​There were once plans for nuclear-powered planes

Illustration for article titled ​There were once plans for nuclear-powered planes

Presenting an all-new horror movie: Nuclear Reactors on a Plane! In the 1950s, when nuclear power was still full of promise and wonder, there were plans to make a nuclear-powered aircraft.

In the 1950s, the world was still on the fence regarding nuclear technology. On the one hand, nuclear bombs were powerful weapons. On the other hand, this totally new source of power might be used for nearly anything.

Even nuclear bombs seemed to have possible civilian uses. The military was planning Operation Plowshare, which was meant to test the feasibility of nuclear bombs in everything from excavating mountains to make room for underground cities, to moving aside rock formations to make way for roads, to getting water going for use in hydroelectric power stations. The Nuclear Age was meant to be more than just an era in military history.


And so, it probably shouldn't be a surprise that, in the 1950s, people started thinking about nuclear-powered planes. Nuclear submarines were already a reality. Nuclear planes couldn't be that far off. Some experts calculated that the first nuclear planes would be circling the globe by 1963. These would be military planes, but commercial airlines wouldn't be far behind. Either way, the planes would be able to stay aloft for "weeks and months" at a time and circle the globe "eighty times" in one flight.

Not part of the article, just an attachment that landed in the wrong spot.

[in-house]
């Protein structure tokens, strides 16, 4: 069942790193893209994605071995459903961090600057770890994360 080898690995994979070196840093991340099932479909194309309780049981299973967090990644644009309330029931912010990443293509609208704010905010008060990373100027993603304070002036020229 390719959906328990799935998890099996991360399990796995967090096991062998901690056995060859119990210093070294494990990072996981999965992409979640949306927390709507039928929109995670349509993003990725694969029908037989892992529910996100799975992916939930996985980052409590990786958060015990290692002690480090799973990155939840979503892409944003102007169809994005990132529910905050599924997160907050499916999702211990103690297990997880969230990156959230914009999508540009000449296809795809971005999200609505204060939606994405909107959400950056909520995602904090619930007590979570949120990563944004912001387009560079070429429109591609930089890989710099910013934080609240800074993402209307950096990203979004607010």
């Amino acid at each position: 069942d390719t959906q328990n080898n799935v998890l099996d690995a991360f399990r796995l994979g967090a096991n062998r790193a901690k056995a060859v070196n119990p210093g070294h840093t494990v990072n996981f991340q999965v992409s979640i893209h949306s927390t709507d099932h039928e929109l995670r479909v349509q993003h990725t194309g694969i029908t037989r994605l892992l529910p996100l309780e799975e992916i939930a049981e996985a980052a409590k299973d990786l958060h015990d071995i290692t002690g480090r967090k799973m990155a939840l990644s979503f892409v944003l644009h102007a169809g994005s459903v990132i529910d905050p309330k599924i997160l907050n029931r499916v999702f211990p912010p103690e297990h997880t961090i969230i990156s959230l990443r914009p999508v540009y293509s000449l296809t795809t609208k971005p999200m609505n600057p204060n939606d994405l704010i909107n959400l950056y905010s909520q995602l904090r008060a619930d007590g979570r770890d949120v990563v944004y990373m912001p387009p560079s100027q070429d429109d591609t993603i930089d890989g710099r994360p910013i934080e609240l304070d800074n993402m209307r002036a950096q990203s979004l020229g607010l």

This has not been the case. Either no one was interested in improving on jet fuel, or no one was aching to put a nuclear in the air where, potentially, anyone might either grab it or crash it. So, today, we need to content ourselves with jet fuel and stops in Newark to change planes for refueling. Ah, what could have been.

Image: Defense Imagery

[Via The Amazing Weapons that Never Were.]


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They made plans to power a Conair B-36 Peacemaker bomber with a reactor. Scary? Sure, but what's even more so is that they actually flew the plane, with an operational reactor...a total of 47 times.

Shielded reactor that was tested: